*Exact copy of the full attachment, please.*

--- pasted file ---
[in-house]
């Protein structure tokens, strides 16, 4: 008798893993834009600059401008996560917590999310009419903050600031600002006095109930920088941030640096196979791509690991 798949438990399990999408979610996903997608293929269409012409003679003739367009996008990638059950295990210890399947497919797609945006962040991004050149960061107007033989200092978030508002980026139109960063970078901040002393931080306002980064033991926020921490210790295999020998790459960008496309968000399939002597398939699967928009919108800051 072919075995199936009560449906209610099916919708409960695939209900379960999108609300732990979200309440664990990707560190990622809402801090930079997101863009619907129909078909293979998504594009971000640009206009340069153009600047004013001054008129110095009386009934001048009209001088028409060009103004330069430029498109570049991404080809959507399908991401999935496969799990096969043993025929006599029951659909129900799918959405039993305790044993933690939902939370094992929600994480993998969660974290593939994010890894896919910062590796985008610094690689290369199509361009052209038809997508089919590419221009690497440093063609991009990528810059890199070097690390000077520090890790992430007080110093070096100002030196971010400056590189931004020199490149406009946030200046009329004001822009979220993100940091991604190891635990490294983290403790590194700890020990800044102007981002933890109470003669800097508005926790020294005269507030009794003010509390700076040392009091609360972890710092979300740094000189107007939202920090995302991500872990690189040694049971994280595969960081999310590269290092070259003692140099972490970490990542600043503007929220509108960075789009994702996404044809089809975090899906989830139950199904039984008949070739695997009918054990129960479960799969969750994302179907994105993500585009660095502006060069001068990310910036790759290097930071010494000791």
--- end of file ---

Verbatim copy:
[in-house]
């Protein structure tokens, strides 16, 4: 008798893993834009600059401008996560917590999310009419903050600031600002006095109930920088941030640096196979791509690991 798949438990399990999408979610996903997608293929269409012409003679003739367009996008990638059950295990210890399947497919797609945006962040991004050149960061107007033989200092978030508002980026139109960063970078901040002393931080306002980064033991926020921490210790295999020998790459960008496309968000399939002597398939699967928009919108800051 072919075995199936009560449906209610099916919708409960695939209900379960999108609300732990979200309440664990990707560190990622809402801090930079997101863009619907129909078909293979998504594009971000640009206009340069153009600047004013001054008129110095009386009934001048009209001088028409060009103004330069430029498109570049991404080809959507399908991401999935496969799990096969043993025929006599029951659909129900799918959405039993305790044993933690939902939370094992929600994480993998969660974290593939994010890894896919910062590796985008610094690689290369199509361009052209038809997508089919590419221009690497440093063609991009990528810059890199070097690390000077520090890790992430007080110093070096100002030196971010400056590189931004020199490149406009946030200046009329004001822009979220993100940091991604190891635990490294983290403790590194700890020990800044102007981002933890109470003669800097508005926790020294005269507030009794003010509390700076040392009091609360972890710092979300740094000189107007939202920090995302991500872990690189040694049971994280595969960081999310590269290092070259003692140099972490970490990542600043503007929220509108960075789009994702996404044809089809975090899906989830139950199904039984008949070739695997009918054990129960479960799969969750994302179907994105993500585009660095502006060069001068990310910036790759290097930071010494000791």